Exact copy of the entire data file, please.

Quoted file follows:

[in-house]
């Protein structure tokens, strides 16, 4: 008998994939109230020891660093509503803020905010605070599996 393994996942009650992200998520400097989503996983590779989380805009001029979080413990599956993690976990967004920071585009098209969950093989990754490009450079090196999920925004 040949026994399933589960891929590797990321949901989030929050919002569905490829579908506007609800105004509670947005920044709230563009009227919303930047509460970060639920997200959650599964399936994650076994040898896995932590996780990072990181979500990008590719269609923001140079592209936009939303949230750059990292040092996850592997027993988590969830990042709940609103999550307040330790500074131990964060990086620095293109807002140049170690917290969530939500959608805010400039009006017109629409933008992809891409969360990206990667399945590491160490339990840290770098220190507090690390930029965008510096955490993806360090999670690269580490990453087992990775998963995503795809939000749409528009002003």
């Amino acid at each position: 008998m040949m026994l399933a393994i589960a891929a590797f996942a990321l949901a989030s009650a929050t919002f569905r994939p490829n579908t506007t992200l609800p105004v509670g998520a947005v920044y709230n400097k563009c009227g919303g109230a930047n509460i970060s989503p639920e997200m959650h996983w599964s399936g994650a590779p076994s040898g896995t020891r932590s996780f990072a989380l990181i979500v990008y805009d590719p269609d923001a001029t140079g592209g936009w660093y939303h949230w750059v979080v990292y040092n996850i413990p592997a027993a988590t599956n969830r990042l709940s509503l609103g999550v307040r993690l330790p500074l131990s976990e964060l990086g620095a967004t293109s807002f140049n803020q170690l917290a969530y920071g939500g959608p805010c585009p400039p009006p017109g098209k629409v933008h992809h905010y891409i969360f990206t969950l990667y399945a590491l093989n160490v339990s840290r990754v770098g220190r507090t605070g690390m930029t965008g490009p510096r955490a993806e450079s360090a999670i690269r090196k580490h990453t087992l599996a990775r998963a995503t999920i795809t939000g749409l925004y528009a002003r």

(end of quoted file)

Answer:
[in-house]
């Protein structure tokens, strides 16, 4: 008998994939109230020891660093509503803020905010605070599996 393994996942009650992200998520400097989503996983590779989380805009001029979080413990599956993690976990967004920071585009098209969950093989990754490009450079090196999920925004 040949026994399933589960891929590797990321949901989030929050919002569905490829579908506007609800105004509670947005920044709230563009009227919303930047509460970060639920997200959650599964399936994650076994040898896995932590996780990072990181979500990008590719269609923001140079592209936009939303949230750059990292040092996850592997027993988590969830990042709940609103999550307040330790500074131990964060990086620095293109807002140049170690917290969530939500959608805010400039009006017109629409933008992809891409969360990206990667399945590491160490339990840290770098220190507090690390930029965008510096955490993806360090999670690269580490990453087992990775998963995503795809939000749409528009002003």
């Amino acid at each position: 008998m040949m026994l399933a393994i589960a891929a590797f996942a990321l949901a989030s009650a929050t919002f569905r994939p490829n579908t506007t992200l609800p105004v509670g998520a947005v920044y709230n400097k563009c009227g919303g109230a930047n509460i970060s989503p639920e997200m959650h996983w599964s399936g994650a590779p076994s040898g896995t020891r932590s996780f990072a989380l990181i979500v990008y805009d590719p269609d923001a001029t140079g592209g936009w660093y939303h949230w750059v979080v990292y040092n996850i413990p592997a027993a988590t599956n969830r990042l709940s509503l609103g999550v307040r993690l330790p500074l131990s976990e964060l990086g620095a967004t293109s807002f140049n803020q170690l917290a969530y920071g939500g959608p805010c585009p400039p009006p017109g098209k629409v933008h992809h905010y891409i969360f990206t969950l990667y399945a590491l093989n160490v339990s840290r990754v770098g220190r507090t605070g690390m930029t965008g490009p510096r955490a993806e450079s360090a999670i690269r090196k580490h990453t087992l599996a990775r998963a995503t999920i795809t939000g749409l925004y528009a002003r």